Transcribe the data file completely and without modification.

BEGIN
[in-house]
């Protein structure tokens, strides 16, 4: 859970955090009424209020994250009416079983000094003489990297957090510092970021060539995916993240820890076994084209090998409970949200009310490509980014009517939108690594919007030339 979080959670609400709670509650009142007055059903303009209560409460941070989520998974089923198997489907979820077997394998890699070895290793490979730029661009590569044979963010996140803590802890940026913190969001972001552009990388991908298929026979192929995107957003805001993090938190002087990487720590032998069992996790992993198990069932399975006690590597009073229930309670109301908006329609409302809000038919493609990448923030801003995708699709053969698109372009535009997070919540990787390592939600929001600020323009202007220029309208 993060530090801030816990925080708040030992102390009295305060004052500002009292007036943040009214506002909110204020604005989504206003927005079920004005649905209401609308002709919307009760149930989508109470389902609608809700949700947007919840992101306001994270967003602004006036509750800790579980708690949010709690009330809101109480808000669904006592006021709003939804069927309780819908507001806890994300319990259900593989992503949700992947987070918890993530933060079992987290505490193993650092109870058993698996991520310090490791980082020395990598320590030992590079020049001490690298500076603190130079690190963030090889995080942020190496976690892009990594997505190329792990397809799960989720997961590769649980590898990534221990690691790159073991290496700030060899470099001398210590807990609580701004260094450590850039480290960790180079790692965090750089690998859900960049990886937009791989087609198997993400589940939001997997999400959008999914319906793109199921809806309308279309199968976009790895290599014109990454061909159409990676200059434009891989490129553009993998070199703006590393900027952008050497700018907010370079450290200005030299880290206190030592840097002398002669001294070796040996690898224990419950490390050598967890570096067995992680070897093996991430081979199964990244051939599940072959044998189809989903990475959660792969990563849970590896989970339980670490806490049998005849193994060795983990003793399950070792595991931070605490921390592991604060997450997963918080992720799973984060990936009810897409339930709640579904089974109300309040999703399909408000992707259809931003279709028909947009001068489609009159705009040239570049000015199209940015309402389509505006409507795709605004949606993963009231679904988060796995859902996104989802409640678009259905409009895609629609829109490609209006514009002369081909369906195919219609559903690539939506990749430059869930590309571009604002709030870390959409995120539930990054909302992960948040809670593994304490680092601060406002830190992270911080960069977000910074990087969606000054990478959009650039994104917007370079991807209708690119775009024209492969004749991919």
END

[in-house]
């Protein structure tokens, strides 16, 4: 859970955090009424209020994250009416079983000094003489990297957090510092970021060539995916993240820890076994084209090998409970949200009310490509980014009517939108690594919007030339 979080959670609400709670509650009142007055059903303009209560409460941070989520998974089923198997489907979820077997394998890699070895290793490979730029661009590569044979963010996140803590802890940026913190969001972001552009990388991908298929026979192929995107957003805001993090938190002087990487720590032998069992996790992993198990069932399975006690590597009073229930309670109301908006329609409302809000038919493609990448923030801003995708699709053969698109372009535009997070919540990787390592939600929001600020323009202007220029309208 993060530090801030816990925080708040030992102390009295305060004052500002009292007036943040009214506002909110204020604005989504206003927005079920004005649905209401609308002709919307009760149930989508109470389902609608809700949700947007919840992101306001994270967003602004006036509750800790579980708690949010709690009330809101109480808000669904006592006021709003939804069927309780819908507001806890994300319990259900593989992503949700992947987070918890993530933060079992987290505490193993650092109870058993698996991520310090490791980082020395990598320590030992590079020049001490690298500076603190130079690190963030090889995080942020190496976690892009990594997505190329792990397809799960989720997961590769649980590898990534221990690691790159073991290496700030060899470099001398210590807990609580701004260094450590850039480290960790180079790692965090750089690998859900960049990886937009791989087609198997993400589940939001997997999400959008999914319906793109199921809806309308279309199968976009790895290599014109990454061909159409990676200059434009891989490129553009993998070199703006590393900027952008050497700018907010370079450290200005030299880290206190030592840097002398002669001294070796040996690898224990419950490390050598967890570096067995992680070897093996991430081979199964990244051939599940072959044998189809989903990475959660792969990563849970590896989970339980670490806490049998005849193994060795983990003793399950070792595991931070605490921390592991604060997450997963918080992720799973984060990936009810897409339930709640579904089974109300309040999703399909408000992707259809931003279709028909947009001068489609009159705009040239570049000015199209940015309402389509505006409507795709605004949606993963009231679904988060796995859902996104989802409640678009259905409009895609629609829109490609209006514009002369081909369906195919219609559903690539939506990749430059869930590309571009604002709030870390959409995120539930990054909302992960948040809670593994304490680092601060406002830190992270911080960069977000910074990087969606000054990478959009650039994104917007370079991807209708690119775009024209492969004749991919």